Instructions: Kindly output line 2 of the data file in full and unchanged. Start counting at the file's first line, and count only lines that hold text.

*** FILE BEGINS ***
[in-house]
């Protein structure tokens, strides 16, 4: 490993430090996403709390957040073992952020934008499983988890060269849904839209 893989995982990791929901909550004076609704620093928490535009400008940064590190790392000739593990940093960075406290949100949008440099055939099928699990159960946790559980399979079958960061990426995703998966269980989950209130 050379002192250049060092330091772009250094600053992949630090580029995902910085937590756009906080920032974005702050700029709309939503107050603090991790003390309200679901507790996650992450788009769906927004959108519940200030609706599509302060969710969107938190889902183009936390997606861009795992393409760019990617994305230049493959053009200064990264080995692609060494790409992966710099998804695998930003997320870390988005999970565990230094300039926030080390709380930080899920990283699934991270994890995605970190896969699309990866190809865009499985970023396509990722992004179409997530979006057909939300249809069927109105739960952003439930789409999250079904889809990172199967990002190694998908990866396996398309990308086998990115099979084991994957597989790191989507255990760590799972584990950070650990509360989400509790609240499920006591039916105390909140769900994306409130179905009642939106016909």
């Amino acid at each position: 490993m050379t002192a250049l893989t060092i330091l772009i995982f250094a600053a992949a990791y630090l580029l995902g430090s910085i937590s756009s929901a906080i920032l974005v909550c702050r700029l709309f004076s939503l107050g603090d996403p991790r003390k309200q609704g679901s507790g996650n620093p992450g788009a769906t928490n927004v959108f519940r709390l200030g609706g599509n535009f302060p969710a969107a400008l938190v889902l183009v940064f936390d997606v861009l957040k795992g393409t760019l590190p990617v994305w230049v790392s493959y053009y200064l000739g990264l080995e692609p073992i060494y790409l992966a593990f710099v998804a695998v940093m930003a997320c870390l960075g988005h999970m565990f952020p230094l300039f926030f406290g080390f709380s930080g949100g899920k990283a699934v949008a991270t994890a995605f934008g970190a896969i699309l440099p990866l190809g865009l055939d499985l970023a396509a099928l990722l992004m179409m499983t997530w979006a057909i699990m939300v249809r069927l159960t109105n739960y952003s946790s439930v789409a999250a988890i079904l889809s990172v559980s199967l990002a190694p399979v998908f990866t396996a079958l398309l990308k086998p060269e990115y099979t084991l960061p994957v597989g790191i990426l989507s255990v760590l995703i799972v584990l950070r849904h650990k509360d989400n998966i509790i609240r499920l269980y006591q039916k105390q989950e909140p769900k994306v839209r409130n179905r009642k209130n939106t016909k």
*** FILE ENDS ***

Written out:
């Protein structure tokens, strides 16, 4: 490993430090996403709390957040073992952020934008499983988890060269849904839209 893989995982990791929901909550004076609704620093928490535009400008940064590190790392000739593990940093960075406290949100949008440099055939099928699990159960946790559980399979079958960061990426995703998966269980989950209130 050379002192250049060092330091772009250094600053992949630090580029995902910085937590756009906080920032974005702050700029709309939503107050603090991790003390309200679901507790996650992450788009769906927004959108519940200030609706599509302060969710969107938190889902183009936390997606861009795992393409760019990617994305230049493959053009200064990264080995692609060494790409992966710099998804695998930003997320870390988005999970565990230094300039926030080390709380930080899920990283699934991270994890995605970190896969699309990866190809865009499985970023396509990722992004179409997530979006057909939300249809069927109105739960952003439930789409999250079904889809990172199967990002190694998908990866396996398309990308086998990115099979084991994957597989790191989507255990760590799972584990950070650990509360989400509790609240499920006591039916105390909140769900994306409130179905009642939106016909």